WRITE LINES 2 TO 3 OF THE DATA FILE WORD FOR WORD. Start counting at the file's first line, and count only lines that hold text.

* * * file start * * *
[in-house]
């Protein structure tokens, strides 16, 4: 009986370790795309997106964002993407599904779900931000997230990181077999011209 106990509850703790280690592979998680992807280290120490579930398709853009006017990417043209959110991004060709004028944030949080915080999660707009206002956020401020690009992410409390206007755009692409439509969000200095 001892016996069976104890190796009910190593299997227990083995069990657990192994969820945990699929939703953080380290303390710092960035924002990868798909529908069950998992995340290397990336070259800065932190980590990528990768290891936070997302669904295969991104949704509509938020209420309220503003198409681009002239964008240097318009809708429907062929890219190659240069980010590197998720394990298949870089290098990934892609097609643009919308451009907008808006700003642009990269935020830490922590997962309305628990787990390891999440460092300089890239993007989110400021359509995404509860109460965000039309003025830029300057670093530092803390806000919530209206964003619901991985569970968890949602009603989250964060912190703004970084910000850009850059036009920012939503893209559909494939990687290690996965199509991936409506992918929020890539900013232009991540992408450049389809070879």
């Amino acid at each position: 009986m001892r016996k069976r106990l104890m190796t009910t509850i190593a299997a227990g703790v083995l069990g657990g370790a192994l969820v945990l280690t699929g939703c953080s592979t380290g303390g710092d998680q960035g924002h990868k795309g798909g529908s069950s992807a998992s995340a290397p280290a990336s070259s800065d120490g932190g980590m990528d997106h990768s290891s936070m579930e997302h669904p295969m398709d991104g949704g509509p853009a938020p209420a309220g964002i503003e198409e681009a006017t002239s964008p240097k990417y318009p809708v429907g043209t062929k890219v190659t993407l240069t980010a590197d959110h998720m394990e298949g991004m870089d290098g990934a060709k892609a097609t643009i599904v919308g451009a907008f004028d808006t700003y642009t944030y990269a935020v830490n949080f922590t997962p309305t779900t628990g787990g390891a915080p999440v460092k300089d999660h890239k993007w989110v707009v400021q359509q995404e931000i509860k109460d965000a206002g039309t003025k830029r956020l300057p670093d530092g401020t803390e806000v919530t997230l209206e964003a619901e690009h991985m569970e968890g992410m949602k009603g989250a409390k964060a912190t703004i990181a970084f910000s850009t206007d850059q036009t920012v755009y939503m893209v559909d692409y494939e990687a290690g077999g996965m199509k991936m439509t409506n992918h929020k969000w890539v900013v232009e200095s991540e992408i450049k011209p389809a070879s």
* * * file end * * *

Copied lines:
């Protein structure tokens, strides 16, 4: 009986370790795309997106964002993407599904779900931000997230990181077999011209 106990509850703790280690592979998680992807280290120490579930398709853009006017990417043209959110991004060709004028944030949080915080999660707009206002956020401020690009992410409390206007755009692409439509969000200095 001892016996069976104890190796009910190593299997227990083995069990657990192994969820945990699929939703953080380290303390710092960035924002990868798909529908069950998992995340290397990336070259800065932190980590990528990768290891936070997302669904295969991104949704509509938020209420309220503003198409681009002239964008240097318009809708429907062929890219190659240069980010590197998720394990298949870089290098990934892609097609643009919308451009907008808006700003642009990269935020830490922590997962309305628990787990390891999440460092300089890239993007989110400021359509995404509860109460965000039309003025830029300057670093530092803390806000919530209206964003619901991985569970968890949602009603989250964060912190703004970084910000850009850059036009920012939503893209559909494939990687290690996965199509991936409506992918929020890539900013232009991540992408450049389809070879």
């Amino acid at each position: 009986m001892r016996k069976r106990l104890m190796t009910t509850i190593a299997a227990g703790v083995l069990g657990g370790a192994l969820v945990l280690t699929g939703c953080s592979t380290g303390g710092d998680q960035g924002h990868k795309g798909g529908s069950s992807a998992s995340a290397p280290a990336s070259s800065d120490g932190g980590m990528d997106h990768s290891s936070m579930e997302h669904p295969m398709d991104g949704g509509p853009a938020p209420a309220g964002i503003e198409e681009a006017t002239s964008p240097k990417y318009p809708v429907g043209t062929k890219v190659t993407l240069t980010a590197d959110h998720m394990e298949g991004m870089d290098g990934a060709k892609a097609t643009i599904v919308g451009a907008f004028d808006t700003y642009t944030y990269a935020v830490n949080f922590t997962p309305t779900t628990g787990g390891a915080p999440v460092k300089d999660h890239k993007w989110v707009v400021q359509q995404e931000i509860k109460d965000a206002g039309t003025k830029r956020l300057p670093d530092g401020t803390e806000v919530t997230l209206e964003a619901e690009h991985m569970e968890g992410m949602k009603g989250a409390k964060a912190t703004i990181a970084f910000s850009t206007d850059q036009t920012v755009y939503m893209v559909d692409y494939e990687a290690g077999g996965m199509k991936m439509t409506n992918h929020k969000w890539v900013v232009e200095s991540e992408i450049k011209p389809a070879s």